A spectacular décor for historic recreation and for cultural liturgies of all kinds, and also for the official institutions installed therein to be immersed in a settings consisting wholly of venerability, learning and beauty. Historic and monumental centres imply the official version of what was already a process of zoning and ranking of the urban space in bipolar terms: one space meant for the habitual, the empirical, the instrumental; and a second devoted to tasks of pure, affect-oriented representation, spaces dor and of the feelings, territories of the memorable, in this case in accordance with institutional and business parameters of what must be cost-effective and the same time stirring and evocative, a generator of economic as well as symbolic capital. The urbanist and architect place, themselves at the service of the ultimately museifying –read embalming – objective of urban centres, qualified as monumental. They’ve been doing this for over a century, contemporising the often purely parodic materials of urban memory. Firstly by means of historicist imitation, after the fashion of the aforementioned Barri Gòtic, in the case of Barcelona. And secondly by means of postmodernist ironising and pastiche, of which Barcelona’s Pueblo Español would be both a precedent and a presage. The agreement between urban planners, cultural managers and promoters and tour operators may be total, especially if all three are in a position to grasp the ultimate meaning of their work. This is nothing other than offering the tourist and the investor, but also the actual resident, the most homogeneous kind of image possible of the space he consumes, user or inhabits. In all three instances the aim is to generate centralisation, a centralisation in which urbanisation is united or blended whit monumentalisation, a great dream of the total integration of interests, collective spirit and uncritical participation in the named.

The efforts are everywhere to be seen that this or that person – from the urbanist to the tour promoter, talking in the politician and the businessman who encourage and sponsor both – makes in order to impose spatial and temporal discourses which present that which is there an d doesn’t stop –the urban, that which is agitated without respite, that pure working through – is what any institutionalised order attempts in its relations with social space. What is involved is making the tourist believe what anticipates having reason to believe, which is nothing other than the hallucination of a completely organic city, impossible were it not on the basis of inventing and publicising this principle of identity, which may prove to be no more than concealing the perpetually changing dimension of the universe it never manages to completely hide. In contrast to a memory consisting of clichés and fixed points around monuments and monumentalisation, what there is in fact is something else: countless memories, infinite practices infinitely reproduced by an activity that is at once molecular and massive, microscopic and magmatic.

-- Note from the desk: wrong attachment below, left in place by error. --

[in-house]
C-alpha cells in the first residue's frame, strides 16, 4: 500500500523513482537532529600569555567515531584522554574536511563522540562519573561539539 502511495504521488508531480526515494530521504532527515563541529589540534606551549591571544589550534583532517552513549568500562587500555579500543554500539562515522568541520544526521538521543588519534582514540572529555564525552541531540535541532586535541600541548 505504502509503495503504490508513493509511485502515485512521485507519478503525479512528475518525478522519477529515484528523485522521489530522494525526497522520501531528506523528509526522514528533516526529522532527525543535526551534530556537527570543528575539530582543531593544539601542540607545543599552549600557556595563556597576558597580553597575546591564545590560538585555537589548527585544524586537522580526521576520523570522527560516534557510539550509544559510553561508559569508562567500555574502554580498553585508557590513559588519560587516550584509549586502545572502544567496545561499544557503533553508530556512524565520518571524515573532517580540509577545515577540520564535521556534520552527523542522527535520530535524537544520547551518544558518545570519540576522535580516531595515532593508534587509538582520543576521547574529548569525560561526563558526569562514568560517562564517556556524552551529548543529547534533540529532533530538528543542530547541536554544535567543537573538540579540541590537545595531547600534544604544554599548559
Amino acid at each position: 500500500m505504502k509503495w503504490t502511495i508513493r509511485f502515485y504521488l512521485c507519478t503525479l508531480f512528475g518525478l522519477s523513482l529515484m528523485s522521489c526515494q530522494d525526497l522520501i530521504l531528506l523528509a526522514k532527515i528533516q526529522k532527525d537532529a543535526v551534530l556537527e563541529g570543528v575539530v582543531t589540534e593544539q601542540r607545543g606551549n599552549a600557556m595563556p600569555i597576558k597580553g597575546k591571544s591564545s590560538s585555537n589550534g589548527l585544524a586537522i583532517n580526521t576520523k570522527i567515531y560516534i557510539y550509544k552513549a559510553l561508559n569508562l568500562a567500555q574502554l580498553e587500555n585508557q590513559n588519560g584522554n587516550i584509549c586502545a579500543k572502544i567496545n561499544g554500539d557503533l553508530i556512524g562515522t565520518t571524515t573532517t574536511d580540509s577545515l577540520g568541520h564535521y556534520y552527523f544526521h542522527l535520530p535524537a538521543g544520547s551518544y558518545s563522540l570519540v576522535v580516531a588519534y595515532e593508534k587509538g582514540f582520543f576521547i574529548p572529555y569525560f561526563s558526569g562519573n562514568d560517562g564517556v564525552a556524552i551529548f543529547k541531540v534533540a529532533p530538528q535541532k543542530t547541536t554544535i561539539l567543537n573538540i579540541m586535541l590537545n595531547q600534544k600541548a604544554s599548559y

A world of places without names, an ectoponymy, which is the precise opposite of a toponymy. Concealed from the tourist who arrives from elsewhere and from the citizen converted into a tourist in his own city is how the streets and squares are secret and silent archives, incomplete tales of lived experience, a reminder of heroic deeds without issue, incomparable settings for minimalist epics of those who have naught save own bodies.

Potent memories without power that confront those of an impotent power, its commemorative, triumphant, false, spectacular cities. It is in order to tame and to watch over this artefact of existing plurally that is any city that the order of institutions and the logic of business attempts to instaure its ornamentation. This means attaining a major objective: that of constituting the sceneographic, cognitive and emotional bases of a politically pertinent and commercially sellable identity, a unitary urban spirit that imposes itself once and for all on an endless multiplicity of occurrences, ramifications, lines, protuberances, bifurcations. Perpetual motion, a ballet of unpredictable figures, heterogeneity, chance, murmurings, interferences – the city. Barcelona. It is by negating this kaleidoscope endowed with intelligence that the politician, the city planner and the tour promoter attempt to impose the simplicity of their schemas, the peacefulness of their cities without a city.

[Photo by http://iso101.blogspot.com.es/]